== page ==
Janice Tranberg
CropLife Canada

Agricultural biotechnology research and adoption is increasing. It is estimated that by 2015 there will be a three- to four-fold increase in the number of commercialized biotech products. Also increasing are the complications with international trade given the wide range of acceptance and regulatory capabilities currently in practice globally, specifically, the increasing lowlevel presence (LLP) of biotech products that have received full regulatory approval in one or more countries but not in the country of import.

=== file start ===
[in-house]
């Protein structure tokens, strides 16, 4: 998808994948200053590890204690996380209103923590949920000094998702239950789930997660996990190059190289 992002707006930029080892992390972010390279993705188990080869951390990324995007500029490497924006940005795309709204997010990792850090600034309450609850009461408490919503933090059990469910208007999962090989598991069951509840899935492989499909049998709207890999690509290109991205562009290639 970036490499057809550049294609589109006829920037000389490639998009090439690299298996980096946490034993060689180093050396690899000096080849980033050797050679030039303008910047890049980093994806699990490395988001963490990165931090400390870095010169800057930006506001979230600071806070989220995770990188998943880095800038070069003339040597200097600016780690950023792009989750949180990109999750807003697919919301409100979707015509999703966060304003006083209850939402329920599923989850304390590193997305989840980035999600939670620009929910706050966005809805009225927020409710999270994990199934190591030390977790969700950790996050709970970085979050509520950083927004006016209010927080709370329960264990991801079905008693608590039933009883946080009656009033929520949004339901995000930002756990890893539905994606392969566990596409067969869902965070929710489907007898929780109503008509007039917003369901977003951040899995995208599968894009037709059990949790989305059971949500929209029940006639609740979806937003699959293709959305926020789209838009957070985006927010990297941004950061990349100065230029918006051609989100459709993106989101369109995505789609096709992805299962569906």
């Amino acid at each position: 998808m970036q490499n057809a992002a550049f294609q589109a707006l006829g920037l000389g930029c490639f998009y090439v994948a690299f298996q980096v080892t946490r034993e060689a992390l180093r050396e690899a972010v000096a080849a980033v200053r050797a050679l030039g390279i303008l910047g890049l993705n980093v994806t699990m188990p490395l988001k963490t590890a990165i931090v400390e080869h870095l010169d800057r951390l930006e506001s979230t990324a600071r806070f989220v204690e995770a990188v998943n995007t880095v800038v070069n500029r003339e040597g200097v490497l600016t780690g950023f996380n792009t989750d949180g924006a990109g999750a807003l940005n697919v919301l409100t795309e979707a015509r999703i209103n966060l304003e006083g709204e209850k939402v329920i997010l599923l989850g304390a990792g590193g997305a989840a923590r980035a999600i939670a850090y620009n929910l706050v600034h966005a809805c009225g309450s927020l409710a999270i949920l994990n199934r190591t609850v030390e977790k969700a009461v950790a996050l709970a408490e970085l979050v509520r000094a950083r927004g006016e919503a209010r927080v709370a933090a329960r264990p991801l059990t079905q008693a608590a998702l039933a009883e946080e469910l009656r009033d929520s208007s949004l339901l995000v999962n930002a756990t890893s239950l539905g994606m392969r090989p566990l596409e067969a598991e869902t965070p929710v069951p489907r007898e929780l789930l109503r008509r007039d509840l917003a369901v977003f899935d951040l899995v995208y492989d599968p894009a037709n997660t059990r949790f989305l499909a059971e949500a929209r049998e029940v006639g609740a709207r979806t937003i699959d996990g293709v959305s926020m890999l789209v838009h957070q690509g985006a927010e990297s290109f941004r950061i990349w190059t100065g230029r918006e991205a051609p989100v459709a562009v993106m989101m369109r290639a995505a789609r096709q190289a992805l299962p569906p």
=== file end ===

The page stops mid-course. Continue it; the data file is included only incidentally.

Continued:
Canada, recognizing the impact of LLP on international trade, is taking a leadership role. Using a government-industry collaborative model, the Canadian government is developing a domestic regulatory policy to manage LLP from imports and building international collaborations to raise awareness of the impacts of LLP on trade globally. This article details the collaborative government- industry process and the current status of the draft domestic LLP policy and international engagement.

Key words: Agriculture biotechnology, Canada, international trade, low-level presence (LLP), stakeholder collaboration, genetically modified, policy.